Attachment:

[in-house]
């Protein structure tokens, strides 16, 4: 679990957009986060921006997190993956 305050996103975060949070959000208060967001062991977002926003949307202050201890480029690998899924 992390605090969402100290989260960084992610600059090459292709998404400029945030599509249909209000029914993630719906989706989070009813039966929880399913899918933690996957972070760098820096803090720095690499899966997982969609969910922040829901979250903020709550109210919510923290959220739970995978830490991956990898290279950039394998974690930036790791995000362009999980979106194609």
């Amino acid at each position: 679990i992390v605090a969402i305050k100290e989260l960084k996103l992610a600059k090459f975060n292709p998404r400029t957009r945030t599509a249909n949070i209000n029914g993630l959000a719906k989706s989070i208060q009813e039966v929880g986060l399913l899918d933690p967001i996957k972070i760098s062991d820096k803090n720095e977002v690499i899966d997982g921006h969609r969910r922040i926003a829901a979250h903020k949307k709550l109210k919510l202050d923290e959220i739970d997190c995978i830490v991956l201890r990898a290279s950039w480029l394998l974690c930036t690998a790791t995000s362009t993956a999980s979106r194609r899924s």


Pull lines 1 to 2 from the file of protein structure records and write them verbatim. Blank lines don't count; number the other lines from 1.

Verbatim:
[in-house]
């Protein structure tokens, strides 16, 4: 679990957009986060921006997190993956 305050996103975060949070959000208060967001062991977002926003949307202050201890480029690998899924 992390605090969402100290989260960084992610600059090459292709998404400029945030599509249909209000029914993630719906989706989070009813039966929880399913899918933690996957972070760098820096803090720095690499899966997982969609969910922040829901979250903020709550109210919510923290959220739970995978830490991956990898290279950039394998974690930036790791995000362009999980979106194609």